Oil at $35

2 mins. to read
Oil at $35

There are lots of platitudes in trading, just as there are in every field of human endeavour. One or two are useful, and probably absolute in practical terms. For example, “no price is too low to fall, or too high to rise”. That’s a useful piece of information. But many of them are just complete and utter rubbish. The one I’m thinking of is “trying to guess a bottom is like catching a falling knife”. No it isn’t. There are often very clear signs about when bottoms are likely and these sorts of investors’ old wives’ tales are unhelpful at best. They discourage people from market participation almost in a superstitious way. There be dragons.

Yesterday, oil hit $35. West Texas Intermediate (NYMEX:CL), that is. It’s a price that relates to an old low from 2009. I guess that gives it a little relevance. Probably not as much as you might think though. It’s not a stock. No one is still holding some oil they bought in 2009, or might feel that they’ve been waiting seven years for $35 and now they might buy some. The really significant lows before that are in the last century, as are some of the ATHs in UK stocks. How relevant even those ATHs are is debatable. But we can’t really expect a price from 1998, or even the early noughties, to have any impact in terms of Support and Resistance today.

So what do we have? We can’t expect a measured move based on the congestion around $50 as that would put the extent of this downward leg of the move to just below zero. I expect either we’ll see an over-shoot to at least $30 or a rally to at least $40, with a poor third place to ‘going sideways’. If you can find the right options, and are happy with the entry signal, then a straddle isn’t a bad way to go. In other words we’re saying it’s more likely WTI will go at least $5 up or down than stay around $35. There are also fixed odds bets for this sort of thing.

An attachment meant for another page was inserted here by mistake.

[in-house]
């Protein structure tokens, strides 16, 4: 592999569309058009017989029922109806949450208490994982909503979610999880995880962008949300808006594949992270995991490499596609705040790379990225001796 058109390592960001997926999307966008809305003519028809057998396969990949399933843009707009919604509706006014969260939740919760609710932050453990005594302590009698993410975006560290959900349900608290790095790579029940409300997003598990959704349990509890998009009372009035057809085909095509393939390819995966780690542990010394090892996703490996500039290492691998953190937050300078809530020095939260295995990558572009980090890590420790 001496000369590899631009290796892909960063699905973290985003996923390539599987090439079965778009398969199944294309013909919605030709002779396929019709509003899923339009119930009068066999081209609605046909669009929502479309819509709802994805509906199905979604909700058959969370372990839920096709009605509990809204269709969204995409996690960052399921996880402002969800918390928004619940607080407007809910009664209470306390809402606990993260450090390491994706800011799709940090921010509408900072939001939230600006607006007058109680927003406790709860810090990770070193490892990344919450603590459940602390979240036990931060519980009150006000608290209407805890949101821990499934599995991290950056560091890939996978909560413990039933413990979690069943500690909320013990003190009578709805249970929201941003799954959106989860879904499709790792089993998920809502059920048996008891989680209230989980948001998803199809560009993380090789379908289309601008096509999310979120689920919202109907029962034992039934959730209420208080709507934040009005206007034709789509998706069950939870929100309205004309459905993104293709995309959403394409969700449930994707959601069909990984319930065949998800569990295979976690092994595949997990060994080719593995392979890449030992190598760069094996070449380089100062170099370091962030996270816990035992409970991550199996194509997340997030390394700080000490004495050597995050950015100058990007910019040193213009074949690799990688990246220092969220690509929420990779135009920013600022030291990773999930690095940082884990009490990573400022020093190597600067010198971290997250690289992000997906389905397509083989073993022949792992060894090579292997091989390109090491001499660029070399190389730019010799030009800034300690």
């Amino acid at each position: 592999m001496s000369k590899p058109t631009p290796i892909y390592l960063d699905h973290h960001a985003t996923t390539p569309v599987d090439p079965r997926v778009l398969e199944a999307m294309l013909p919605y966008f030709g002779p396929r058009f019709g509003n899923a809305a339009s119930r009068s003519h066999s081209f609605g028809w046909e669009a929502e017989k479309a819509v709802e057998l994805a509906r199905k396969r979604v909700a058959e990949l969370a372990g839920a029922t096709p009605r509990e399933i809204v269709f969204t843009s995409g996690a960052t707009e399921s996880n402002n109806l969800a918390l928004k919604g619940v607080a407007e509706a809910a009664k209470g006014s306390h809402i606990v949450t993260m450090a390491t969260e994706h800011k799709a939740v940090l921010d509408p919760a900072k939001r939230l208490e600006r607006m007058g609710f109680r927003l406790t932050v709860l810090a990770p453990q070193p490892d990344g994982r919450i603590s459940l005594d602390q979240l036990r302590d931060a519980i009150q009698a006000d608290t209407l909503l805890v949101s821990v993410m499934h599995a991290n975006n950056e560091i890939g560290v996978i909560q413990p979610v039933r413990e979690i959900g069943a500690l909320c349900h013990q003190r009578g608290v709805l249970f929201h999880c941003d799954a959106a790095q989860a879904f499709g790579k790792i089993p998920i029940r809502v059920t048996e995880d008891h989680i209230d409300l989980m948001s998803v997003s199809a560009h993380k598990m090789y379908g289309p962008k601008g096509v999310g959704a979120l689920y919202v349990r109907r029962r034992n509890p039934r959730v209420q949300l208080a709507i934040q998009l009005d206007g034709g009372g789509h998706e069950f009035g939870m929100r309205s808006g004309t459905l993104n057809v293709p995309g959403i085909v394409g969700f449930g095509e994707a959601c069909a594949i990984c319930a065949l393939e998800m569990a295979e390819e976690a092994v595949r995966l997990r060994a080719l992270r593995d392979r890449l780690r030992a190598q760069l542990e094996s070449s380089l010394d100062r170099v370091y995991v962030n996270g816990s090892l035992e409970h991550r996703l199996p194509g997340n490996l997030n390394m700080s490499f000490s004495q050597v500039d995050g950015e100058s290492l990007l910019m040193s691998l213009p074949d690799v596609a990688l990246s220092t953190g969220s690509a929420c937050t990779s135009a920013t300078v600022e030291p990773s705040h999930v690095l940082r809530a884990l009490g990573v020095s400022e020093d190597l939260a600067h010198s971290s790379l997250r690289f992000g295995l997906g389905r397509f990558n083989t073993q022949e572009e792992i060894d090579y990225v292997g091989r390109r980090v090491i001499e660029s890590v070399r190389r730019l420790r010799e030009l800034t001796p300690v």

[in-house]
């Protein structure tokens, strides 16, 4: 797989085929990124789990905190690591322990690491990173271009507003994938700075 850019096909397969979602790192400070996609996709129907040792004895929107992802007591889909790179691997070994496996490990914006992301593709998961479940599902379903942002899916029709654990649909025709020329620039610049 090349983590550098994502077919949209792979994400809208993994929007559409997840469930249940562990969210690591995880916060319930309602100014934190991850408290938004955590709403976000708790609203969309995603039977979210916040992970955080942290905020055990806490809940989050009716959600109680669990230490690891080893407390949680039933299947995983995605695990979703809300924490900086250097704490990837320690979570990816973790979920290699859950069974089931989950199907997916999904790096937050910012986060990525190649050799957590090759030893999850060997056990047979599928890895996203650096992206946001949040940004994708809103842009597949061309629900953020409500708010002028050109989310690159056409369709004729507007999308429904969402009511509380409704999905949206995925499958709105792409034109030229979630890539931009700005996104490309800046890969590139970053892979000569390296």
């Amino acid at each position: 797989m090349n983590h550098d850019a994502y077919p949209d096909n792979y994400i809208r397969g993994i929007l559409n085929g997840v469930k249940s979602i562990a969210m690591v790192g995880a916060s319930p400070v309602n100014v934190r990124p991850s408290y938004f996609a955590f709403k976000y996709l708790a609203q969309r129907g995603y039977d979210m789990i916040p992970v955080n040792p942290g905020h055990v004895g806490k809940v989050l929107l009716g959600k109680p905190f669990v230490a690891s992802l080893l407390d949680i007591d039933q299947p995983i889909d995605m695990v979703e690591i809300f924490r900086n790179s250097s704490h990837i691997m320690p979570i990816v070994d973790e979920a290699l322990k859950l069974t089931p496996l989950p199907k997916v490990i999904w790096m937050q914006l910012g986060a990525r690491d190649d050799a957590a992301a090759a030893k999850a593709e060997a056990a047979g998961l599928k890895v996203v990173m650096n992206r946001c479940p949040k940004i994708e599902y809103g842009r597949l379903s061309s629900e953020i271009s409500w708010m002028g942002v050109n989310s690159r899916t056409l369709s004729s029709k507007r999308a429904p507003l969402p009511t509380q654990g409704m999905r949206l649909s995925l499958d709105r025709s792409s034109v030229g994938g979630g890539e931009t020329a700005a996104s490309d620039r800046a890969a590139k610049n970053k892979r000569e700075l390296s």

I’d be more inclined to look at the knock-on effect. Businesses that rely on oil as a major input are having a bonanza. Airlines, for example. In the short-term they hedge against oil prices. At these prices even if oil halves it won’t have anything like so much of an impact on their business as the last $70-80 off the price has.

I’ve shown the de facto British Airways (IAG) against WTI and it’s certainly meeting resistance. We can also see that oil prices aren’t the only influence on IAG’s price, but a fall such as we’ve seen this year is bound to play into their hands, and is clearly reflected.


We’re looking at two really big elephants in the room now: oil prices bouncing back, and interest rates rising. This double whammy is going to bring down some big companies over the next couple of years. Perhaps even countries.

This current cycle of economic growth has been largely based on printing more money and low interest rates being funnelled into asset bubbles. There is no real demand, otherwise we would have seen consumer spending going through the roof. The good news is it does mean we’re getting very good value on our military operations overseas with these low oil prices, which is sort of ironic.

CL. 151214

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